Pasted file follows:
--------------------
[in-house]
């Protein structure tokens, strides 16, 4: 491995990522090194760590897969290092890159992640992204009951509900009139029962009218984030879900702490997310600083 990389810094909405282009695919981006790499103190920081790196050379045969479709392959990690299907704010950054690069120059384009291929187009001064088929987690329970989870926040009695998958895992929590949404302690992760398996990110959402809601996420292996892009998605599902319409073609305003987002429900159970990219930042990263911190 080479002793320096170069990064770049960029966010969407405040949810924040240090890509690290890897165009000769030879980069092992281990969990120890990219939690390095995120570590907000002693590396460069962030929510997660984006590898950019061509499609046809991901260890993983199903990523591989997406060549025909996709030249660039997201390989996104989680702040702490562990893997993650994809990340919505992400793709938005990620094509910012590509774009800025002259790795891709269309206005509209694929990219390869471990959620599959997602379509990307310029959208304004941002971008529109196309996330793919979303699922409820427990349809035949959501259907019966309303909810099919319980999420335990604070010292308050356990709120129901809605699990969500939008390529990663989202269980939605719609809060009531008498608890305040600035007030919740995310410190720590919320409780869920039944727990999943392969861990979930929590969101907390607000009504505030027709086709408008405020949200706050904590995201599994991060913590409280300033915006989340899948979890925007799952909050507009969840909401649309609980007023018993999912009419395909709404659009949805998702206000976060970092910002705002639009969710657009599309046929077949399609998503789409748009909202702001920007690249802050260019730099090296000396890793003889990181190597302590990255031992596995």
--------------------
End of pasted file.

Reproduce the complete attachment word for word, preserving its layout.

[in-house]
């Protein structure tokens, strides 16, 4: 491995990522090194760590897969290092890159992640992204009951509900009139029962009218984030879900702490997310600083 990389810094909405282009695919981006790499103190920081790196050379045969479709392959990690299907704010950054690069120059384009291929187009001064088929987690329970989870926040009695998958895992929590949404302690992760398996990110959402809601996420292996892009998605599902319409073609305003987002429900159970990219930042990263911190 080479002793320096170069990064770049960029966010969407405040949810924040240090890509690290890897165009000769030879980069092992281990969990120890990219939690390095995120570590907000002693590396460069962030929510997660984006590898950019061509499609046809991901260890993983199903990523591989997406060549025909996709030249660039997201390989996104989680702040702490562990893997993650994809990340919505992400793709938005990620094509910012590509774009800025002259790795891709269309206005509209694929990219390869471990959620599959997602379509990307310029959208304004941002971008529109196309996330793919979303699922409820427990349809035949959501259907019966309303909810099919319980999420335990604070010292308050356990709120129901809605699990969500939008390529990663989202269980939605719609809060009531008498608890305040600035007030919740995310410190720590919320409780869920039944727990999943392969861990979930929590969101907390607000009504505030027709086709408008405020949200706050904590995201599994991060913590409280300033915006989340899948979890925007799952909050507009969840909401649309609980007023018993999912009419395909709404659009949805998702206000976060970092910002705002639009969710657009599309046929077949399609998503789409748009909202702001920007690249802050260019730099090296000396890793003889990181190597302590990255031992596995």